The first phase of the system – comprising four purpose-built 16m diameter radar dishes – was completed in December 2022 within the Chongqing district of south-west China. Since then, the system has been pinging signals off of the Moon to verify the system and its key technologies.
The new phase of work will see the construction of 25 radar dishes of 30m diameter, arranged in a grid. When they enter service in 2025, they will work in concert to try to detect asteroids from around 20-30m across at distances of up to 10 million km from Earth, determining their orbit, composition, rotational speed, and calculate possible deflections required to ensure any on a collision course with Earth do not actually strike the atmosphere.
As this second phase of Fuyan is commissioned, a third phase of the network will be constructed to extend detection range out to 150 million km beyond Earth. At the same time, China is planning to run its own asteroid deflection test similar to the NASA Double Asteroid Redirection Test mission, although the precise timeline for this mission is not clear.
In the meantime, 2023 CX1 was of the common type of near-Earth asteroids to regularly strike Earth’s atmosphere (at the rate of one impact every other week). It was discovered by Hungarian astronomer Krisztián Sárneczky, at Konkoly Observatory’s Piszkéstető Station within the Mátra Mountains, less than 7 hours before impact.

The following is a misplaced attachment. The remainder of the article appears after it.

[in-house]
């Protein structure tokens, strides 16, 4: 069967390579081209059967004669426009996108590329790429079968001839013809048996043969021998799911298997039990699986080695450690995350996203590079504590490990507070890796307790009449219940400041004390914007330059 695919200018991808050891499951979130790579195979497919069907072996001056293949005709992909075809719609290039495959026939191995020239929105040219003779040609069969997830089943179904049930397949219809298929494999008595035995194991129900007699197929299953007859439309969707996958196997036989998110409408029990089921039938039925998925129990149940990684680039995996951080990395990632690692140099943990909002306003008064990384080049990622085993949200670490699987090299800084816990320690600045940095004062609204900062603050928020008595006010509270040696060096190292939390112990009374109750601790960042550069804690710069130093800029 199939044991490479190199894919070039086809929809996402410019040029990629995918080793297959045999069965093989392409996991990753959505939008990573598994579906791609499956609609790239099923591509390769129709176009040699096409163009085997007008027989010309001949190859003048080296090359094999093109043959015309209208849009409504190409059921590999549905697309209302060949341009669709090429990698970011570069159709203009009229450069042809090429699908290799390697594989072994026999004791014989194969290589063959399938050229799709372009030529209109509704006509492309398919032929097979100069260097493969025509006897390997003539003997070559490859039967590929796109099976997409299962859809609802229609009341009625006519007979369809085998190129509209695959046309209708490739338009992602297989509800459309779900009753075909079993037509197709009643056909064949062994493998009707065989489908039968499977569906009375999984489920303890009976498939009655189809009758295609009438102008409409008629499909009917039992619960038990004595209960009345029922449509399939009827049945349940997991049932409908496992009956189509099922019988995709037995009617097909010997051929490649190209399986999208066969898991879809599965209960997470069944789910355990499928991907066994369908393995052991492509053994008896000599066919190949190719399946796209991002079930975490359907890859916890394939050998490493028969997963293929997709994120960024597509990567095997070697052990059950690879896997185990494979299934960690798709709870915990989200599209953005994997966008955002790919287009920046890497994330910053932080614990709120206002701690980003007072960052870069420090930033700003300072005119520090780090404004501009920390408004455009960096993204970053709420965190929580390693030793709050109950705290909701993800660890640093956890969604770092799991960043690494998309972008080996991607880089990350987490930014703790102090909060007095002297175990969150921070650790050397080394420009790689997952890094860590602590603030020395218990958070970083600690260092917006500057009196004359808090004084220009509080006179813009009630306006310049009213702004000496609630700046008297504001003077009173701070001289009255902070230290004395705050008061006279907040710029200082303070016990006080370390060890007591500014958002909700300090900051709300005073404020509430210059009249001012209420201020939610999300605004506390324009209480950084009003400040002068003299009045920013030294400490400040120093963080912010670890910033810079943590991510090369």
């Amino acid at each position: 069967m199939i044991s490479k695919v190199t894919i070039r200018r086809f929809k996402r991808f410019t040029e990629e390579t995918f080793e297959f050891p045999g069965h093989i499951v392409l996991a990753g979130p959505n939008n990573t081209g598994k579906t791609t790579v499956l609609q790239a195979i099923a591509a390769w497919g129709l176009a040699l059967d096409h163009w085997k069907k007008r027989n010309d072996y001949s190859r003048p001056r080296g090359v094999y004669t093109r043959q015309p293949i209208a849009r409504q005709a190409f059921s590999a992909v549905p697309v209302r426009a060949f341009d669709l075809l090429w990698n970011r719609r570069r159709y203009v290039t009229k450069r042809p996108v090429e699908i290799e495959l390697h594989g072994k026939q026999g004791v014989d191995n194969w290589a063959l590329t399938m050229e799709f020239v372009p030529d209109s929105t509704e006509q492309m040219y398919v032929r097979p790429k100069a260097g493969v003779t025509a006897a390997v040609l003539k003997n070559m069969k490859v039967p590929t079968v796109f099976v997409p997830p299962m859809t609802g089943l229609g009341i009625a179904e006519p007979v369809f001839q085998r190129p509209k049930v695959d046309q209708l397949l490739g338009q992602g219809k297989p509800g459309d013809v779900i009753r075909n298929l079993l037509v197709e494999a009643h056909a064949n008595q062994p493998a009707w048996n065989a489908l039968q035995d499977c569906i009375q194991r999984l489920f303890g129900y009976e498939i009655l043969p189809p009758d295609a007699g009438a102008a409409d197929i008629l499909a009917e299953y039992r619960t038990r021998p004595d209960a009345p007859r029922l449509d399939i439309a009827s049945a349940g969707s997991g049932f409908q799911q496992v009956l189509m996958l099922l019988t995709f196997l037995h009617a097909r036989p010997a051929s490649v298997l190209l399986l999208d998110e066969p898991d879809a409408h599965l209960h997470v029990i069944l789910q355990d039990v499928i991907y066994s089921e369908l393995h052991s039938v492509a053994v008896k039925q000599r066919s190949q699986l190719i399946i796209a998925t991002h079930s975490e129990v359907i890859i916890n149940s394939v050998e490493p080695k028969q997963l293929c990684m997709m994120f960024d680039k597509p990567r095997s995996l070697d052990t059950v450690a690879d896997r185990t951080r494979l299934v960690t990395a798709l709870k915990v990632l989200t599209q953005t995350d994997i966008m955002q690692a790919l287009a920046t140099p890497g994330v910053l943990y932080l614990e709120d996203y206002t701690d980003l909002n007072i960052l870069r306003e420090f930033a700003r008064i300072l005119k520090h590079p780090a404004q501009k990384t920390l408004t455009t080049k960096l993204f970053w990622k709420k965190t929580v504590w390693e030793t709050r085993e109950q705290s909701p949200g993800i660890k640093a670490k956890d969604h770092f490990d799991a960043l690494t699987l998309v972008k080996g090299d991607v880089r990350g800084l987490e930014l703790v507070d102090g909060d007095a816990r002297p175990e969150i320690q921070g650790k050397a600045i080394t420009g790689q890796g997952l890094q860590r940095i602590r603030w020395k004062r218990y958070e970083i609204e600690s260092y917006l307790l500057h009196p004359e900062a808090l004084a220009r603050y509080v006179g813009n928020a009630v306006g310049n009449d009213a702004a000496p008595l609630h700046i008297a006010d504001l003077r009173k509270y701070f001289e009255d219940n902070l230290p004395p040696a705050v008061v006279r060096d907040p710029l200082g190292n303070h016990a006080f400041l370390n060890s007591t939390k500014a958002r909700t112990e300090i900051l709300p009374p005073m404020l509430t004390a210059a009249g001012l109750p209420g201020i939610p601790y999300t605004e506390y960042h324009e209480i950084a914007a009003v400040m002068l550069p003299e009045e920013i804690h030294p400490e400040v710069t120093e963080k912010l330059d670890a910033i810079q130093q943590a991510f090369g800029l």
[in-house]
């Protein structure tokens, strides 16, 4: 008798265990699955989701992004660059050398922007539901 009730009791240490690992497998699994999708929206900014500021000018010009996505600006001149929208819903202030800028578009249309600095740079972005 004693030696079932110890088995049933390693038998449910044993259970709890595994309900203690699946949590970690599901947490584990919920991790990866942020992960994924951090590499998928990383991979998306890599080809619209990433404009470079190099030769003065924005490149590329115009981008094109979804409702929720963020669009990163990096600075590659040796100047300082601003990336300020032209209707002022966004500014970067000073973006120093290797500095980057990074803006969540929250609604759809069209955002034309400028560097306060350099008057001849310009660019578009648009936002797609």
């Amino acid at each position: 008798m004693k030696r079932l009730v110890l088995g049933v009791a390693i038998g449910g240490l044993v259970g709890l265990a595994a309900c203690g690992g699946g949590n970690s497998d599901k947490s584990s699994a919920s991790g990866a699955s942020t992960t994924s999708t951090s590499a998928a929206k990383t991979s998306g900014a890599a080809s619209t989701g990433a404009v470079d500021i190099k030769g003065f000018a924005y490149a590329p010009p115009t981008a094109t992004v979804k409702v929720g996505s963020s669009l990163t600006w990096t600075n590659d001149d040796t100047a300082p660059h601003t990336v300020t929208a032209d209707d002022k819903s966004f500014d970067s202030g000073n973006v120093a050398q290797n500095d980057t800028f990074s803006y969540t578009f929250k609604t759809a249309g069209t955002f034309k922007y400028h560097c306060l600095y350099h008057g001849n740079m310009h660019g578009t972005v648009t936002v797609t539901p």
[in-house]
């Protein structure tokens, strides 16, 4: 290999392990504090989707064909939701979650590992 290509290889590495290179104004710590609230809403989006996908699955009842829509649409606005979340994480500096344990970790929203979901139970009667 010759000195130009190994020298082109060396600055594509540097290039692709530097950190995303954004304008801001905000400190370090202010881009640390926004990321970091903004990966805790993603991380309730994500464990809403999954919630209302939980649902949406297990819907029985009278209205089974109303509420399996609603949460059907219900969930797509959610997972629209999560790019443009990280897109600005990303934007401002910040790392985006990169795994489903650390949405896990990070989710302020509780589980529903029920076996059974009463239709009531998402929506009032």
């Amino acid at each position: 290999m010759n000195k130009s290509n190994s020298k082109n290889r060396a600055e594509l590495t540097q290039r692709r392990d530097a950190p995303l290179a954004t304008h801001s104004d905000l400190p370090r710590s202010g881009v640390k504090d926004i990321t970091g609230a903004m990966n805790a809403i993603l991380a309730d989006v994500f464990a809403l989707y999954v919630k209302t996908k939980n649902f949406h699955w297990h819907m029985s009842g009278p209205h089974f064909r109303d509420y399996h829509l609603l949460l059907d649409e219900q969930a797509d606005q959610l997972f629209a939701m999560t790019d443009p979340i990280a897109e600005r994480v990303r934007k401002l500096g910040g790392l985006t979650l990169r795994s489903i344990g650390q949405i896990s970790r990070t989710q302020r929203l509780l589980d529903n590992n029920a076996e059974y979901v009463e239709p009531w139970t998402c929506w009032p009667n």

At the time of its discovery it was 233,000 km from Earth (some 60% of the average distance between Earth and the Moon), and travelling at a velocity 9 km per second. It took Sárneczky a further hour to confirm it would collide with Earth, marking 2023 CX1 as only the 7th asteroid determined to be on a collision with Earth prior to its actual impact.
The object – at that time still designated Star2667 – was tracked by multiple centres following Sárneczky’s initial alert, allowing for its potential entry into and passage through the upper atmosphere to be identified as being along the line of the English Channel, close to the coast of Normandy. It was successfully tracked until it entered Earth’s shadow at around 02:50 UTC on February 13th, just 9 minutes before it entered the upper atmosphere
As both the media and public were alerted to the asteroid’s approach, it’s demise was caught on camera from both sides of the English channel. It entered the atmosphere at 14.5 km/s at an inclination 40–50° relative to the vertical. As atmospheric drag increased, it started to burn up at an altitude of 89 km, becoming a visible meteor. At 29 km altitude it started to fragment, completely breaking apart at 28 km altitude as a bright flash as its fragments vaporised, finally vanishing from view at 20 km altitude, although meteorites fell to Earth in a strewn field spanning Dieppe to Doudeville on the French coast, sparking a hunt for fragments to enable characterisation of the object.
At the time of flash-fragmentation, the object released sufficient kinetic energy to generate a shock wave which was heard by people along the French coast closest to the path of the meteor and recorded by French seismographs.
Following its impact, study of 2023 CX1 s orbital track revealed it to be an Apollo-type asteroid, crossing the orbits of Earth and Mars whilst orbiting the Sun at an average distance of 1.63 AU with a period 2.08 years. It last reached perihelion on 13th February 2021, ad would have done so again on March 15th, 2023 had it not swung into a collision path with Earth in the interim.